-- Mother Nature should be proud of what you've done with her tree. - Len ...just north of a stone's throw from the oHIo, river that is, in So. Indiana.

View scamp238's profile


106 posts in 1919 days

#2 posted 09-20-2012 09:18 PM

Thank you.

-- Brian, North Georgia

View WhoMe's profile


1441 posts in 2662 days

#3 posted 09-20-2012 10:59 PM

I made one of those a while ago. I will post a pic later since I will need to go out and shoot it first.
BUT, I found it a little difficult to use as I have used it several times. BTW, you have the same Delta fence I do. Which is funny but it will be easier to relate.
AND, I’m not trying to scare you but here is what I find are a couple of the drawbacks/shortcomings of the jig.

1. Setting the fence to cut the tenons accurately is one of the most difficult things with this jig. Especially if you need to make really small adjustments. It is really difficult to move the whole fence assembly say, 1/64th and have it accurate. I think this is where those $100 cast iron jigs are better, they have that adjustability built in and they use the miter grooves as reference for jig movement.
2. Because you are now referencing off the face of the jig for the tenon cuts, using the fence measurement gauge is useless in my opinion. At least with mine, if I put the jig up against the blade to get a reference ‘zero measurement’, it does not correspond to a even measurement of any kind on the measurement tape on the rail and the veneer guide on the fence. I’m still trying to figure out how I can remedy that one to make measurements easier.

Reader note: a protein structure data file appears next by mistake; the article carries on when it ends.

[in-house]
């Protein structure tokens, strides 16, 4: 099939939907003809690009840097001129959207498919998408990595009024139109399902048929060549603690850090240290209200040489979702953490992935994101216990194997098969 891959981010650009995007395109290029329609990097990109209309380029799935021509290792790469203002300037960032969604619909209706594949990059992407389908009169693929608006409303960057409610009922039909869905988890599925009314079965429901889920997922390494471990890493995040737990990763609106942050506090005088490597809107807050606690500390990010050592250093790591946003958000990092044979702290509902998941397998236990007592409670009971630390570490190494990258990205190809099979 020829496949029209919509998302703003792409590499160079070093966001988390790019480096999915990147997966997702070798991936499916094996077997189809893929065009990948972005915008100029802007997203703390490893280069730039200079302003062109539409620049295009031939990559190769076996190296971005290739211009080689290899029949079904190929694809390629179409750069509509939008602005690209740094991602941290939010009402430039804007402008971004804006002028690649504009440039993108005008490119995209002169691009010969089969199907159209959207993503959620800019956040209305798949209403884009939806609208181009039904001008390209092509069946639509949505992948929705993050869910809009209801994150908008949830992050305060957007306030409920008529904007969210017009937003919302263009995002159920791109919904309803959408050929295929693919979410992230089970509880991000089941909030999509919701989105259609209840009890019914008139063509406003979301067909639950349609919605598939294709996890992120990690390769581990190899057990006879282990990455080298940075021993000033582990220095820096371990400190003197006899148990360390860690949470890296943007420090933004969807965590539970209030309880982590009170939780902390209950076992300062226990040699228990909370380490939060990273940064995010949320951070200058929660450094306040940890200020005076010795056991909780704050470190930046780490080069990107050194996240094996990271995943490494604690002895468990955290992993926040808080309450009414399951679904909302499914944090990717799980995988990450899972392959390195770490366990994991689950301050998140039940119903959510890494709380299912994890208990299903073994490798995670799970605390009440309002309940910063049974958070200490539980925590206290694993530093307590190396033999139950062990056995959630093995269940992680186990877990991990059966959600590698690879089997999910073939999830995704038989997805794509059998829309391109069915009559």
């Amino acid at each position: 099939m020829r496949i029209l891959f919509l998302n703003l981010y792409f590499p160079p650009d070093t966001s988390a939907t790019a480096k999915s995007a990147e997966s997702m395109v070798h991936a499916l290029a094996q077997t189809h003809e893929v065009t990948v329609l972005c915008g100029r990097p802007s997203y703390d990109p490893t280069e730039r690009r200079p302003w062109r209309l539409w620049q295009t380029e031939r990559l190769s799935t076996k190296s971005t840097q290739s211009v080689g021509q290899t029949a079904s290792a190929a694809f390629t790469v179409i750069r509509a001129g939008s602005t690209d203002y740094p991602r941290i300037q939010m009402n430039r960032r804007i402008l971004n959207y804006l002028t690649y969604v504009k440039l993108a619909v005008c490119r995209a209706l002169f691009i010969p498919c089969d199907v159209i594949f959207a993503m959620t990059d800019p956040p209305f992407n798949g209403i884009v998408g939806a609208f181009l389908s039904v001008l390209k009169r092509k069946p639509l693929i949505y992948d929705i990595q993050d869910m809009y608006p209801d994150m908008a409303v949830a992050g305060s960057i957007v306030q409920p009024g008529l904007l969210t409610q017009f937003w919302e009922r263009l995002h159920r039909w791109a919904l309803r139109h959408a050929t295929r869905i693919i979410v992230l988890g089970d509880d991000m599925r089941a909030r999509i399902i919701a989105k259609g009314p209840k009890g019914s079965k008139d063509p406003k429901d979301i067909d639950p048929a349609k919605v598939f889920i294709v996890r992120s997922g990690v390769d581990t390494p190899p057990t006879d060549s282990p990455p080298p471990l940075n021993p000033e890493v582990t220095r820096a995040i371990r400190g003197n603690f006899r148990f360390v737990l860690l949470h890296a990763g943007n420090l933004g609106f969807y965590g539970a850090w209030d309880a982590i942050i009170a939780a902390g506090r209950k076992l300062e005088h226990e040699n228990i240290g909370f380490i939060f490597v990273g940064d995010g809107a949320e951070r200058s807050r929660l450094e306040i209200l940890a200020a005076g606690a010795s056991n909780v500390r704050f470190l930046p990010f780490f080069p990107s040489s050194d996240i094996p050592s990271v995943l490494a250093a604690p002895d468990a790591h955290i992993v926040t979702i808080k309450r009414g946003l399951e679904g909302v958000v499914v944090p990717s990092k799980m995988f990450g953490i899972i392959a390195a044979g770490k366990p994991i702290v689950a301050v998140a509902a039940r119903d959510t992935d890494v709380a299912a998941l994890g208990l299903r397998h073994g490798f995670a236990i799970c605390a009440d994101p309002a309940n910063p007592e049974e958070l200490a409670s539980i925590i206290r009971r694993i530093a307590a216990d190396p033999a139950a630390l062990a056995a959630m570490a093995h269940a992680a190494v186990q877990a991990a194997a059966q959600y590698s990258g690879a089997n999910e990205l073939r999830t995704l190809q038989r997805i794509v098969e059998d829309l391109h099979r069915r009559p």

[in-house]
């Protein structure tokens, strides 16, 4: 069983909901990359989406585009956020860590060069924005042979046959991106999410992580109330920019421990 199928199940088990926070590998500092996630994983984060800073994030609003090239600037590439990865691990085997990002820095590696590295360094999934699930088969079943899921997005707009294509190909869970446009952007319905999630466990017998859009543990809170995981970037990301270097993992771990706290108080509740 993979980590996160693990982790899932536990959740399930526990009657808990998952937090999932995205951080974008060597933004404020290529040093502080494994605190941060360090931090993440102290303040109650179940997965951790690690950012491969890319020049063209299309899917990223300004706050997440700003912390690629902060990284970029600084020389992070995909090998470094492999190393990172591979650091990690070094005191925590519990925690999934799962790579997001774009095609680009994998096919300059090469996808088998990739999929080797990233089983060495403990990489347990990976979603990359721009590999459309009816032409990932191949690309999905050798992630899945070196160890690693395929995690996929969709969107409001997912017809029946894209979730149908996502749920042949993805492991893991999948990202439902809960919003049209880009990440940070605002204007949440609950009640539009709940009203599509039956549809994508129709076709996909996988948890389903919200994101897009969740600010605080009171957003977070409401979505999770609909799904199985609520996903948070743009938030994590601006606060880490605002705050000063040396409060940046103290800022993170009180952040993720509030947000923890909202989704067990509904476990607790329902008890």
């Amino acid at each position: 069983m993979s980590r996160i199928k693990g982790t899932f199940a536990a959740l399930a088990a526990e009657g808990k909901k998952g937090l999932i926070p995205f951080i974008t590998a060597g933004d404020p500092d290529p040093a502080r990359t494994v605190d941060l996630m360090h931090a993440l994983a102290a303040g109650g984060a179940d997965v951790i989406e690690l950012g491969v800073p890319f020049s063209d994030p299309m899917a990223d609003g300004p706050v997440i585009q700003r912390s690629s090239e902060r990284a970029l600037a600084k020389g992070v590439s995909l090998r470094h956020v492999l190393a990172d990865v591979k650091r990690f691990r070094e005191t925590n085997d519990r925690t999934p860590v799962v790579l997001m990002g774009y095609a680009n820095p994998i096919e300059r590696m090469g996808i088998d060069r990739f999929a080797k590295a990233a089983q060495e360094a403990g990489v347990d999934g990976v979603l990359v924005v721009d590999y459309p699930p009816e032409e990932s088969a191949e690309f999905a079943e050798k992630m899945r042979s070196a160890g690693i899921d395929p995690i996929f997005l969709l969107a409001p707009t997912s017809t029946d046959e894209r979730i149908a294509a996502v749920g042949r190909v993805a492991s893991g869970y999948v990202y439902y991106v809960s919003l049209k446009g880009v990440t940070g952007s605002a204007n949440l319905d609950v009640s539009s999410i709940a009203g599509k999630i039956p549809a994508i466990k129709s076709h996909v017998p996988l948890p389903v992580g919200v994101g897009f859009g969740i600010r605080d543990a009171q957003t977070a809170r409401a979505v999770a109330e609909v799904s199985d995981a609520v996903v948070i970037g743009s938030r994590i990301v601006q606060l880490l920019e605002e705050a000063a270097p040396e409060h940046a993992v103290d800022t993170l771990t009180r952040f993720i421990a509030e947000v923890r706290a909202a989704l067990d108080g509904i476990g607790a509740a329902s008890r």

3. Even though the jig is a friction fit onto the fence, and I am pressing down on the jig to ensure it is flat on the table, I have found that I still get some unwanted movement of the jig causing slight variations of the cuts. I also had to hand ‘tune’ the base of the jig so that it was perfectly flat on both runners that slide on the table. Mine had a little rock to it.
4. I found with my Delta fence it is not the same width along the whole fence so the jig has loose areas and tight areas so getting a consistent feed rate is difficult. Now this is my fence, yours may be better. Remember, mine has a friction fit to it to prevent side to side motion perpendicular to the blade/fence.
4. make sure you do a test cut or two first. I do that and I still get a slight mismatch of the parts. Maybe this one takes more practice with the setup but I still have issues.